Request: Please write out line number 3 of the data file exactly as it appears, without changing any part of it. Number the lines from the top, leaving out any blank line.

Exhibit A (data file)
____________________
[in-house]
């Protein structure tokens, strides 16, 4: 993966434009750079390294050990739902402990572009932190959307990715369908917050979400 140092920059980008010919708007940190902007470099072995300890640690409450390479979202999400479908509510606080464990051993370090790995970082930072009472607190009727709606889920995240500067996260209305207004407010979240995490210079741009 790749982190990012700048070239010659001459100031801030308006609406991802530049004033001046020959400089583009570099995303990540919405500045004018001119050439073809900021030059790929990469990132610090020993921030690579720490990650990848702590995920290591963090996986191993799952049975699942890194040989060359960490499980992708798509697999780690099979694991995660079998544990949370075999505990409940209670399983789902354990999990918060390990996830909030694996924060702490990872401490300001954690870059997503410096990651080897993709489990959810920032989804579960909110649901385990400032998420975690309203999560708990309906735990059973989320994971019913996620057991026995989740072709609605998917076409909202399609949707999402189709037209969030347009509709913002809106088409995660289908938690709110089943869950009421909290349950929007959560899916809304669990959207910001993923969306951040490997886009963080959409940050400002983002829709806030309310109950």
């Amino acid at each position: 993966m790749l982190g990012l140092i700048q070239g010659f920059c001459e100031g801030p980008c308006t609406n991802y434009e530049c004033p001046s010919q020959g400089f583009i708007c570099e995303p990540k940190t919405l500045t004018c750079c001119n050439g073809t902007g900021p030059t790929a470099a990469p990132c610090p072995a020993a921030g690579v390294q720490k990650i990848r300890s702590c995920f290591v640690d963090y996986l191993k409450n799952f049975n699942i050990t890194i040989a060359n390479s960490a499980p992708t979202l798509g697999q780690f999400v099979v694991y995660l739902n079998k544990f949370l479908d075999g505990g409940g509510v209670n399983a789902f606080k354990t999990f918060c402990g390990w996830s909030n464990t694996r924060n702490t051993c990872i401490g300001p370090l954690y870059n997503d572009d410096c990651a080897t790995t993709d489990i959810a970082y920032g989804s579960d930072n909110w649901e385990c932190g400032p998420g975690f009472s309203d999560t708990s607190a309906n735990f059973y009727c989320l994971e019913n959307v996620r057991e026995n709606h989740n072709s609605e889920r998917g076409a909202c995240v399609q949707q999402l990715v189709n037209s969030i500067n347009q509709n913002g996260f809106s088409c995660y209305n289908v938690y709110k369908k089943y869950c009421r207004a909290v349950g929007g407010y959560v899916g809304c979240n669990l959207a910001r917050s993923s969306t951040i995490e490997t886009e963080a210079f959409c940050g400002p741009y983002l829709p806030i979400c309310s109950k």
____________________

């Amino acid at each position: 993966m790749l982190g990012l140092i700048q070239g010659f920059c001459e100031g801030p980008c308006t609406n991802y434009e530049c004033p001046s010919q020959g400089f583009i708007c570099e995303p990540k940190t919405l500045t004018c750079c001119n050439g073809t902007g900021p030059t790929a470099a990469p990132c610090p072995a020993a921030g690579v390294q720490k990650i990848r300890s702590c995920f290591v640690d963090y996986l191993k409450n799952f049975n699942i050990t890194i040989a060359n390479s960490a499980p992708t979202l798509g697999q780690f999400v099979v694991y995660l739902n079998k544990f949370l479908d075999g505990g409940g509510v209670n399983a789902f606080k354990t999990f918060c402990g390990w996830s909030n464990t694996r924060n702490t051993c990872i401490g300001p370090l954690y870059n997503d572009d410096c990651a080897t790995t993709d489990i959810a970082y920032g989804s579960d930072n909110w649901e385990c932190g400032p998420g975690f009472s309203d999560t708990s607190a309906n735990f059973y009727c989320l994971e019913n959307v996620r057991e026995n709606h989740n072709s609605e889920r998917g076409a909202c995240v399609q949707q999402l990715v189709n037209s969030i500067n347009q509709n913002g996260f809106s088409c995660y209305n289908v938690y709110k369908k089943y869950c009421r207004a909290v349950g929007g407010y959560v899916g809304c979240n669990l959207a910001r917050s993923s969306t951040i995490e490997t886009e963080a210079f959409c940050g400002p741009y983002l829709p806030i979400c309310s109950k």